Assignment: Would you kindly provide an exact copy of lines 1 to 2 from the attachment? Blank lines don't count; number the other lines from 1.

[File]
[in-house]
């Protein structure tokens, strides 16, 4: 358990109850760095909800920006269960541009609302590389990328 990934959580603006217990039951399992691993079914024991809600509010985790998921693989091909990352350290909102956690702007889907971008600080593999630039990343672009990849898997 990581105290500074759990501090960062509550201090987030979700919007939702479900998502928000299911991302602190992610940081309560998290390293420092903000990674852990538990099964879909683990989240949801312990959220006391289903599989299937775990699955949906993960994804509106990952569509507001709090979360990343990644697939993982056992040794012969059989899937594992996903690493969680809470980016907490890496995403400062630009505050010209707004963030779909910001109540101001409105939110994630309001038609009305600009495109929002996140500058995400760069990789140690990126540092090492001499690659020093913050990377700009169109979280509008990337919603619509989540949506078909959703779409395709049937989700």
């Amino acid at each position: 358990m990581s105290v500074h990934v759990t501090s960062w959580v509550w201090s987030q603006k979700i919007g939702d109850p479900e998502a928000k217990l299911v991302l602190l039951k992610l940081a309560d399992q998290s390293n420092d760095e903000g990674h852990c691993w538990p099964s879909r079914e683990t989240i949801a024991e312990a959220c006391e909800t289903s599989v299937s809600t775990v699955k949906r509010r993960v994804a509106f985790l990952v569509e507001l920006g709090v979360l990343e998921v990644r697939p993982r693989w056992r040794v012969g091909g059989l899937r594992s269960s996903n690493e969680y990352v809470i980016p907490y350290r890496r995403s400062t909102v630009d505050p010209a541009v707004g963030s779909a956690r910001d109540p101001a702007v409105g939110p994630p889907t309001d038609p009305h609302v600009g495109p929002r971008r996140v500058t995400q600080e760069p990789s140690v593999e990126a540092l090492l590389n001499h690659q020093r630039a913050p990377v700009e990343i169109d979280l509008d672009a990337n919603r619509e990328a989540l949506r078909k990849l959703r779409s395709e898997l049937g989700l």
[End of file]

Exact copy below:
[in-house]
């Protein structure tokens, strides 16, 4: 358990109850760095909800920006269960541009609302590389990328 990934959580603006217990039951399992691993079914024991809600509010985790998921693989091909990352350290909102956690702007889907971008600080593999630039990343672009990849898997 990581105290500074759990501090960062509550201090987030979700919007939702479900998502928000299911991302602190992610940081309560998290390293420092903000990674852990538990099964879909683990989240949801312990959220006391289903599989299937775990699955949906993960994804509106990952569509507001709090979360990343990644697939993982056992040794012969059989899937594992996903690493969680809470980016907490890496995403400062630009505050010209707004963030779909910001109540101001409105939110994630309001038609009305600009495109929002996140500058995400760069990789140690990126540092090492001499690659020093913050990377700009169109979280509008990337919603619509989540949506078909959703779409395709049937989700």